Carroll School of Management Dean Andrew Boynton '78.
Of Winners and Virtuosos
CSOM's new captain co-authors book on successful teams
By Reid Oslin
Carroll School of Management Dean Andrew Boynton's soon-to-be published book on creating highly skilled management teams and big-time strategies to attain greatness has captured the approval of perhaps the world's toughest "boss" - New York Yankees' owner George M. Steinbrenner III.
The notoriously hard-to-please Steinbrenner even contributed a book cover endorsement to Virtuoso Teams: Lessons from Great Teams that Changed the World, co-authored by Boynton and George Washington University Professor William Fischer.
"I never thought I would be extolling the virtues of a book on Virtuoso Teams unless it specifically pertained to baseball," Steinbrenner writes. "Nevertheless here I am praising a book on the advisability of developing Virtuoso Teams - regardless of the organization to which you belong."
As far as Boynton is concerned, there's little mystery as to why the book, which examines key elements to successfully managing the attainment of major organizational goals, has drawn the favorable review from Steinbrenner or why it will be featured in the July issue of Harvard Business Review.
"This is about teams that win," explained Boynton, a 1978 CSOM grad.
"We have worked with a lot of teams and a lot of companies over the past 10 years. Frequently, these teams would have big ambitions, goals and aspirations, and they invariably put teams on projects to move the organizations forward.
"More often than not, these teams fell far short of the mark, attaining modest results at best. It doesn't have to be this way. We came up with the idea of 'virtuoso teams': If you really have something great to make happen, select the very best people and talent available - virtuosos - put them in every position and let them soar."
In the book, Boynton and Fischer provide a smorgasbord of non-traditional business case studies to underscore their point. "We said, 'Let's study teams that changed their world,'" Boynton said. "We looked at a number of teams from science, from global exploration, from the world of art and some from business, too."
Included in their case studies were the management teams that developed the legendary Broadway hit play "West Side Story," comedy writers for the old Sid Caesar television show, scientists in the Manhattan Project atomic bomb research group, leaders of the first successful expedition to the South Pole and Thomas A. Edison's "Invention Factory" of the late 1800s.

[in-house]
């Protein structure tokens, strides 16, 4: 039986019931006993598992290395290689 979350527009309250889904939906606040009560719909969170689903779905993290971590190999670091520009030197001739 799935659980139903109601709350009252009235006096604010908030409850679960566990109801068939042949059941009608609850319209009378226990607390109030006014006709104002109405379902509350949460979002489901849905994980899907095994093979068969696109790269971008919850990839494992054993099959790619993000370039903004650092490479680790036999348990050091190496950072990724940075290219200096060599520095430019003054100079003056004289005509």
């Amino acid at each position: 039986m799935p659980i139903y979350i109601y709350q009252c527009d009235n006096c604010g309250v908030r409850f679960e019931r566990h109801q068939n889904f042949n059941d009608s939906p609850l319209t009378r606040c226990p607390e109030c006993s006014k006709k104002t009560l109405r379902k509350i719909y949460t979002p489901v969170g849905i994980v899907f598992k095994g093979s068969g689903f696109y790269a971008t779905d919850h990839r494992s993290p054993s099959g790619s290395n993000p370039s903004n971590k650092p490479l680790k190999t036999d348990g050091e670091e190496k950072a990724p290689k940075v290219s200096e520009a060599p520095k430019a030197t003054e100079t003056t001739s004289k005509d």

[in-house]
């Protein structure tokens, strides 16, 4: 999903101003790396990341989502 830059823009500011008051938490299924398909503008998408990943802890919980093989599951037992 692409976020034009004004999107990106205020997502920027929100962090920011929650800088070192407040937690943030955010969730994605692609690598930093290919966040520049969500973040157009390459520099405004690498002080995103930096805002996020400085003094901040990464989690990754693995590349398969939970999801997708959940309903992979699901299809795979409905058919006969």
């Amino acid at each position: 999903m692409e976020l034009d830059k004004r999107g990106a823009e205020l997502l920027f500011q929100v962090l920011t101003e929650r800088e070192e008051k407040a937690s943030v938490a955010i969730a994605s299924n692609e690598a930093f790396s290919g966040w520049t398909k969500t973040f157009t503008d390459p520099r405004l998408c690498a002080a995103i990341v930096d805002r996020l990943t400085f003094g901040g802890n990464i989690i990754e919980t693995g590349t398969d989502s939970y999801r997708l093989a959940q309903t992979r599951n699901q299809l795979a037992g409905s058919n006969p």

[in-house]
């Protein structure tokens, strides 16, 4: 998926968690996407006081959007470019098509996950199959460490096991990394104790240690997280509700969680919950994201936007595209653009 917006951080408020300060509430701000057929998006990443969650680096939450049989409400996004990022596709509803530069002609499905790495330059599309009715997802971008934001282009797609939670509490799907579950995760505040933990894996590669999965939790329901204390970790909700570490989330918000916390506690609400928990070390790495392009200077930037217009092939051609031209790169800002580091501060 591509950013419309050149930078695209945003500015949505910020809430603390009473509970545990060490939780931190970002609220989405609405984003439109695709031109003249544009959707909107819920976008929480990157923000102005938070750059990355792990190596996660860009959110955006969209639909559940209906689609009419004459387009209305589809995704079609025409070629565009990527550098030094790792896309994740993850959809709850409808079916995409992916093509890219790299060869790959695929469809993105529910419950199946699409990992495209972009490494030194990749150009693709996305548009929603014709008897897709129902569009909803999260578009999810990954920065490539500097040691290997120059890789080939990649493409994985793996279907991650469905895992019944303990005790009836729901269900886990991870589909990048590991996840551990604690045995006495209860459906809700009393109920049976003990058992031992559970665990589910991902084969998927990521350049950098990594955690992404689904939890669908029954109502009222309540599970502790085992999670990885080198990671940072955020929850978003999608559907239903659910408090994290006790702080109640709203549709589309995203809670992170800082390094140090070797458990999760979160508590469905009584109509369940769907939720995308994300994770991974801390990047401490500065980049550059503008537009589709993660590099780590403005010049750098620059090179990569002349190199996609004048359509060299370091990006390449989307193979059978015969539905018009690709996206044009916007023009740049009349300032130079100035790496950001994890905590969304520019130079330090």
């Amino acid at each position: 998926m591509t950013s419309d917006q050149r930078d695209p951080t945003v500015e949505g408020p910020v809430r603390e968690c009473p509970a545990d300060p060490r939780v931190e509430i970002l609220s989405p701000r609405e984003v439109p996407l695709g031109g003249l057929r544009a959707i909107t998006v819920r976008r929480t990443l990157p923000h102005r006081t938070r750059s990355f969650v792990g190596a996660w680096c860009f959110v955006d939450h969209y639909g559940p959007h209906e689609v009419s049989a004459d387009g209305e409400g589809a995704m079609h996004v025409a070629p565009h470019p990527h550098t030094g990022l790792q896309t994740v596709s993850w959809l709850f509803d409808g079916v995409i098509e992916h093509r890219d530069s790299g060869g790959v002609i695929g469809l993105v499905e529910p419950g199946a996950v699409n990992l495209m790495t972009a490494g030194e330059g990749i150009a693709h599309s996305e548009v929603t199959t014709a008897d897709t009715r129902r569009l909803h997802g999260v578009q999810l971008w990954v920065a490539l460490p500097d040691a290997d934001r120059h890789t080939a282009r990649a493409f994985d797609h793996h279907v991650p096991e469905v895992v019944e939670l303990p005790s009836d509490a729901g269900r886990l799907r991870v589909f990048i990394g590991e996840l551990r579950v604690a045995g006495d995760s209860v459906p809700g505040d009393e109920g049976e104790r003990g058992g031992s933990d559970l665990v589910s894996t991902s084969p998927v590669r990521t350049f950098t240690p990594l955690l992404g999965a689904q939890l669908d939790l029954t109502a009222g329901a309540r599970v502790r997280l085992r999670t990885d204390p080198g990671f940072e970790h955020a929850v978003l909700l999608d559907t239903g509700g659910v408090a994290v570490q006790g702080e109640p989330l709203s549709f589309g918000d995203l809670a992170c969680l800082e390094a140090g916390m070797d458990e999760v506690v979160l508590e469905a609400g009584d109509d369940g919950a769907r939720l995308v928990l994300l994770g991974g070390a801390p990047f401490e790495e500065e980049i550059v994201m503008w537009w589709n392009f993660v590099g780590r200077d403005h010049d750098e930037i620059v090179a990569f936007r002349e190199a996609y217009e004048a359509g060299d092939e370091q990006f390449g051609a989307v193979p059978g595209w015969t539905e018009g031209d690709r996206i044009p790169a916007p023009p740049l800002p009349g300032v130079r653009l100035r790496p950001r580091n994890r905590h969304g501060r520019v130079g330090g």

"Look at 'West Side Story,'" said Boynton. "In the 1950s, Broadway was all about plays like 'Damn Yankees' and everybody was happy. 'West Side Story' was about racial problems, the ghettoes of New York. They even had 'dead bodies' on stage. It was very risky at the time and none of the venture capitalists wanted to invest, but the producers, writers and composers went ahead anyway."
Boynton says the book may not provide answers for every team management situation, but the leadership skills shown in the specific areas covered in the book could prove beneficial to a wide range of managers.
"If you have a big change you have to do, get these great talents and then manage them in a certain way," he said. "These are teams for short bursts. You don't want them to be together forever.
"Conventional wisdom is that you don't want big egos or too much tension or your team will never get along, they'll never work together.
"Our cut is 'Fine, but they win.' Polite teams get polite results. This is not about polite results. It's not about people who tiptoe around the table."
Boynton, meanwhile, has been settling into a new team of his own, having taken over as dean of the Carroll School in January after six years at the International Institute of Management Development in Lausanne, Switzerland, where he was professor of strategy and founder and program director of the institute's Executive MBA Program.
"The hardest thing is not having my family around," said Boynton, whose wife Jane and four sons will join him in Boston at the end of the school year. "The good thing - and I knew this within just a few weeks - is that I really like it here.
"It was a huge change for me on every dimension - family, profession, culture, living, you name it. But I'm really enjoying it. You sometimes don't know if you can come back, but the people are nice and I feel great being back at BC.
That's the most important thing, and I don't have any second thoughts."
Boynton says he is planning some new initiatives for CSOM, many of them geared to improving the school's resources. "I'm trying to do some things differently. We're working very closely with the Development Office. I'm enjoying that."